Today If I plan on going to a dealer for the part and it is electrical they have to prove to me it works before they get my money.

Not a Simplicity but my brother in law needed a shaft for a Burton commercial lawn mower. The dealer where he bought is told him it was over 10 years old and they would not carry parts for any thing over 8 year old he should buy a new machine.

He went to a outlet for heavy machinery parts and found a shaft a perfect fit from some combine.

 

:D   Al

 



#12 Utah Smitty OFFLINE  

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Posted February 01, 2015 - 09:37 PM

I totally understand your frustrations.  I think that Shorty hit the nail on the head.  See if you can find an independent repair shop and even better, find one that been around for a while.  Most of these dealers now get to work on the mass produced "lawn tractors" that are a far cry from what the 931 Ariens is.  That said, I love these machines!  I currently own five of them and that's only because I'm getting older!  Two of mine I've converted to foot control since I had a front end loader on them.  Three have been completely rewired so as to get rid of the time delay module and safety switches.  BUT that's my choice and the fact that I'm the only one that operates them.  Try and sell one like that today and watch all the legal troubles!!  Most of the ones today you can't even up with the mower running.  My GT19 which has the snowblower on it has a soft sided Ariens cab on it and I only have to unzip the front cover and push back on the cab a bit to open the hood.  Yes it's a pain to change the starter on the Kohler twins but it's something that has to be done very infrequently.  Overall these things are a beast and had ariens continued to produce them maybe we'd had liquid cooling and even 4wd!!  Curious, does your seat switch still operate correctly?  Lot's of them go bad, especially when exposed to the weather constantly, and people simply connect the wires together which will drain the battery.  Good luck!!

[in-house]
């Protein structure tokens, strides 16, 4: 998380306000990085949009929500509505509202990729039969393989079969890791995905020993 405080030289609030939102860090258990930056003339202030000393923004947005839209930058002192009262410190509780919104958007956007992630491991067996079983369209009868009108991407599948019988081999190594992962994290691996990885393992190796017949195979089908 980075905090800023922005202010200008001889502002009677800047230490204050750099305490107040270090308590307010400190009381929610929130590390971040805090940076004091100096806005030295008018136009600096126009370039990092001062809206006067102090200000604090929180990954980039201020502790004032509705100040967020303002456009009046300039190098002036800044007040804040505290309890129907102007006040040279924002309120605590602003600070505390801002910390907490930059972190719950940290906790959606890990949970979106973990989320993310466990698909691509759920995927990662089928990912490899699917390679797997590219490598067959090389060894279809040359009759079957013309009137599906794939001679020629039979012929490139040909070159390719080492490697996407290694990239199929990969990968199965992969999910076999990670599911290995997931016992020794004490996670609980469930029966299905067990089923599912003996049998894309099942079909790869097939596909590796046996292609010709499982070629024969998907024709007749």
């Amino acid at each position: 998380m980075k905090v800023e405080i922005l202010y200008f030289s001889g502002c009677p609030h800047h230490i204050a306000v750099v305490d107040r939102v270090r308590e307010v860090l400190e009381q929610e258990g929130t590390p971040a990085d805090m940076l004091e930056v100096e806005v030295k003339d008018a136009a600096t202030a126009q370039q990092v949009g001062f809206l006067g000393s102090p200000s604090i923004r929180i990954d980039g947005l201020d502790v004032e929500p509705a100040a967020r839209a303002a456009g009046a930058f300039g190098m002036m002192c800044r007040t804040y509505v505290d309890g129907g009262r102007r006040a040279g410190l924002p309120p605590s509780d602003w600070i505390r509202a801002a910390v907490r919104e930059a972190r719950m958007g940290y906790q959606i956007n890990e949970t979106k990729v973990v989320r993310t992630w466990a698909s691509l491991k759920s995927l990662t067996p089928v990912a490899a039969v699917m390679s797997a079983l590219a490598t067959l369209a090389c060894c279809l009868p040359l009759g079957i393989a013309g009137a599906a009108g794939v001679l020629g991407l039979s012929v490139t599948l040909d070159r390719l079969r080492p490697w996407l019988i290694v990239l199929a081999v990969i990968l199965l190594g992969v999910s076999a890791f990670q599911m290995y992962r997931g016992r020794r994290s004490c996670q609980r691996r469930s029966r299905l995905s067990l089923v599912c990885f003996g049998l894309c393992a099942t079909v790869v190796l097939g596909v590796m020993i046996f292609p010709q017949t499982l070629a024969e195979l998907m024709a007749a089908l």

Warren

 

I just got a GT19 with a blown engine... going to repower it... I'd love to set up a foot control on it at the same time.  Would you be willing to do a build post on how you converted yours?

 

Thanks,

 

Smitty



#13 shorty ONLINE  

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Posted February 02, 2015 - 04:53 AM

Warren

 

I just got a GT19 with a blown engine... going to repower it... I'd love to set up a foot control on it at the same time.  Would you be willing to do a build post on how you converted yours?

 

Thanks,

 

Smitty

He talked about it some here. http://gardentractor...ntrol-upgrades/


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#14 dodge trucker ONLINE  

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Posted February 02, 2015 - 08:01 PM

what is the big deal about so many people talking about wanting to convert to foot control ??

I have run a couple of newer style machines with it and I didn't like them. (these newer machines being a Crapsman and a Husqavarna owned by 2 of my neighbors)


 



#15 Billy M ONLINE  

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Posted February 02, 2015 - 11:41 PM

what is the big deal about so many people talking about wanting to convert to foot control ??
I have run a couple of newer style machines with it and I didn't like them. (these newer machines being a Crapsman and a Husqavarna owned by 2 of my neighbors)


 


I don't mind the fender lever drive control, but the foot control is mighty handy when using a FEL. When you have one hand on the steering wheel and one on your loader controls, it's nice to control the drive with your foot. That's really the only situation where I would prefer the foot control.